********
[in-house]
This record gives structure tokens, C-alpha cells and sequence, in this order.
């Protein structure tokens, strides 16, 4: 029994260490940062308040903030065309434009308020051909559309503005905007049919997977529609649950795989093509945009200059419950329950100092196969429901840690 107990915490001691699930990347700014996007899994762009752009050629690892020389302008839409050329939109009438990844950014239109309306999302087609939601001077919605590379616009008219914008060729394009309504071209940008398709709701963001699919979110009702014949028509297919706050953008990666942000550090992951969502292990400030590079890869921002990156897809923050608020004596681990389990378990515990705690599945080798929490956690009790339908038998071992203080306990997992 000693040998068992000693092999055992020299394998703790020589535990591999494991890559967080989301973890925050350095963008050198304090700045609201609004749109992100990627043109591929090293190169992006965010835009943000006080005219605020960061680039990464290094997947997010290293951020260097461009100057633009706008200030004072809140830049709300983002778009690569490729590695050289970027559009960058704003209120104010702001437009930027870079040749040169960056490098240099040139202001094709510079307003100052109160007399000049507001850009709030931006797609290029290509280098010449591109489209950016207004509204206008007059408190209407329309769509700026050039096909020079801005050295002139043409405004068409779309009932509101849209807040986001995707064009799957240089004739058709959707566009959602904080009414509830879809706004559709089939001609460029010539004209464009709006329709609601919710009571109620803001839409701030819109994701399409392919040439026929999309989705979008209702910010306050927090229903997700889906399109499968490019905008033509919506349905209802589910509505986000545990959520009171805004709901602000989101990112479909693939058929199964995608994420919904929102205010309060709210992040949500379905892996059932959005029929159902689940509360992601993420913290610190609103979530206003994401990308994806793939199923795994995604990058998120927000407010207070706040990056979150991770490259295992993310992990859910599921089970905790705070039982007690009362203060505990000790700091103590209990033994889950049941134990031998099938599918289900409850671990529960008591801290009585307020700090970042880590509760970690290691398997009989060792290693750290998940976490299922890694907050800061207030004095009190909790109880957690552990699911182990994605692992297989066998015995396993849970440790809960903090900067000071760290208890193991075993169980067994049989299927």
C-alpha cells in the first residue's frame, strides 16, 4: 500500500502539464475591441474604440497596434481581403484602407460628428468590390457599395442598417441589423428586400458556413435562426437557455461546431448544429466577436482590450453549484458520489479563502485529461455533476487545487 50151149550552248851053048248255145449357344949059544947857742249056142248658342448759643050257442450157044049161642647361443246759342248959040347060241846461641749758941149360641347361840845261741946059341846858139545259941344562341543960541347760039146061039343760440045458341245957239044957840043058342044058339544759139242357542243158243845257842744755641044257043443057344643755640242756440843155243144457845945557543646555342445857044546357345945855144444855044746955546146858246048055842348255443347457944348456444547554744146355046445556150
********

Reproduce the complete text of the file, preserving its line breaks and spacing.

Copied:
[in-house]
This record gives structure tokens, C-alpha cells and sequence, in this order.
């Protein structure tokens, strides 16, 4: 029994260490940062308040903030065309434009308020051909559309503005905007049919997977529609649950795989093509945009200059419950329950100092196969429901840690 107990915490001691699930990347700014996007899994762009752009050629690892020389302008839409050329939109009438990844950014239109309306999302087609939601001077919605590379616009008219914008060729394009309504071209940008398709709701963001699919979110009702014949028509297919706050953008990666942000550090992951969502292990400030590079890869921002990156897809923050608020004596681990389990378990515990705690599945080798929490956690009790339908038998071992203080306990997992 000693040998068992000693092999055992020299394998703790020589535990591999494991890559967080989301973890925050350095963008050198304090700045609201609004749109992100990627043109591929090293190169992006965010835009943000006080005219605020960061680039990464290094997947997010290293951020260097461009100057633009706008200030004072809140830049709300983002778009690569490729590695050289970027559009960058704003209120104010702001437009930027870079040749040169960056490098240099040139202001094709510079307003100052109160007399000049507001850009709030931006797609290029290509280098010449591109489209950016207004509204206008007059408190209407329309769509700026050039096909020079801005050295002139043409405004068409779309009932509101849209807040986001995707064009799957240089004739058709959707566009959602904080009414509830879809706004559709089939001609460029010539004209464009709006329709609601919710009571109620803001839409701030819109994701399409392919040439026929999309989705979008209702910010306050927090229903997700889906399109499968490019905008033509919506349905209802589910509505986000545990959520009171805004709901602000989101990112479909693939058929199964995608994420919904929102205010309060709210992040949500379905892996059932959005029929159902689940509360992601993420913290610190609103979530206003994401990308994806793939199923795994995604990058998120927000407010207070706040990056979150991770490259295992993310992990859910599921089970905790705070039982007690009362203060505990000790700091103590209990033994889950049941134990031998099938599918289900409850671990529960008591801290009585307020700090970042880590509760970690290691398997009989060792290693750290998940976490299922890694907050800061207030004095009190909790109880957690552990699911182990994605692992297989066998015995396993849970440790809960903090900067000071760290208890193991075993169980067994049989299927």
C-alpha cells in the first residue's frame, strides 16, 4: 500500500502539464475591441474604440497596434481581403484602407460628428468590390457599395442598417441589423428586400458556413435562426437557455461546431448544429466577436482590450453549484458520489479563502485529461455533476487545487 50151149550552248851053048248255145449357344949059544947857742249056142248658342448759643050257442450157044049161642647361443246759342248959040347060241846461641749758941149360641347361840845261741946059341846858139545259941344562341543960541347760039146061039343760440045458341245957239044957840043058342044058339544759139242357542243158243845257842744755641044257043443057344643755640242756440843155243144457845945557543646555342445857044546357345945855144444855044746955546146858246048055842348255443347457944348456444547554744146355046445556150